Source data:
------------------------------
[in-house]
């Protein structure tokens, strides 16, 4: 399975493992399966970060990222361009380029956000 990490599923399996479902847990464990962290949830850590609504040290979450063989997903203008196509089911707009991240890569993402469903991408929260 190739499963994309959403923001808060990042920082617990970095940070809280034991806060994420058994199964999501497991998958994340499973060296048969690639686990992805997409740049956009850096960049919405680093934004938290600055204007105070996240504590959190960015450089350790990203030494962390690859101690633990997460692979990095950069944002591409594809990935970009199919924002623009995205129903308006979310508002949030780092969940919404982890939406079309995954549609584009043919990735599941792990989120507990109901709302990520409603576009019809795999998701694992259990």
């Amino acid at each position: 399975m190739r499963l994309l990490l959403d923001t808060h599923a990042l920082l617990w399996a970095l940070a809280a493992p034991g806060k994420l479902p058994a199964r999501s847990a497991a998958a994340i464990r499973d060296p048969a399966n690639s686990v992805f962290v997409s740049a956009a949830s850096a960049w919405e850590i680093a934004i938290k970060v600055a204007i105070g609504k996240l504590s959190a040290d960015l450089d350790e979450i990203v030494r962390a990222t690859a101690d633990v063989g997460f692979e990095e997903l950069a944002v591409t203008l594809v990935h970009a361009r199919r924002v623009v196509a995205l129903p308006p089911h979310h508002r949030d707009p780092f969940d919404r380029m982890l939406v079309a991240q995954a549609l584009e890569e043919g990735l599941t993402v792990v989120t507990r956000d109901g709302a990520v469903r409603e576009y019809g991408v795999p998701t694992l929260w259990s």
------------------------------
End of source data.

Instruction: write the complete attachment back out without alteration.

[in-house]
């Protein structure tokens, strides 16, 4: 399975493992399966970060990222361009380029956000 990490599923399996479902847990464990962290949830850590609504040290979450063989997903203008196509089911707009991240890569993402469903991408929260 190739499963994309959403923001808060990042920082617990970095940070809280034991806060994420058994199964999501497991998958994340499973060296048969690639686990992805997409740049956009850096960049919405680093934004938290600055204007105070996240504590959190960015450089350790990203030494962390690859101690633990997460692979990095950069944002591409594809990935970009199919924002623009995205129903308006979310508002949030780092969940919404982890939406079309995954549609584009043919990735599941792990989120507990109901709302990520409603576009019809795999998701694992259990």
């Amino acid at each position: 399975m190739r499963l994309l990490l959403d923001t808060h599923a990042l920082l617990w399996a970095l940070a809280a493992p034991g806060k994420l479902p058994a199964r999501s847990a497991a998958a994340i464990r499973d060296p048969a399966n690639s686990v992805f962290v997409s740049a956009a949830s850096a960049w919405e850590i680093a934004i938290k970060v600055a204007i105070g609504k996240l504590s959190a040290d960015l450089d350790e979450i990203v030494r962390a990222t690859a101690d633990v063989g997460f692979e990095e997903l950069a944002v591409t203008l594809v990935h970009a361009r199919r924002v623009v196509a995205l129903p308006p089911h979310h508002r949030d707009p780092f969940d919404r380029m982890l939406v079309a991240q995954a549609l584009e890569e043919g990735l599941t993402v792990v989120t507990r956000d109901g709302a990520v469903r409603e576009y019809g991408v795999p998701t694992l929260w259990s």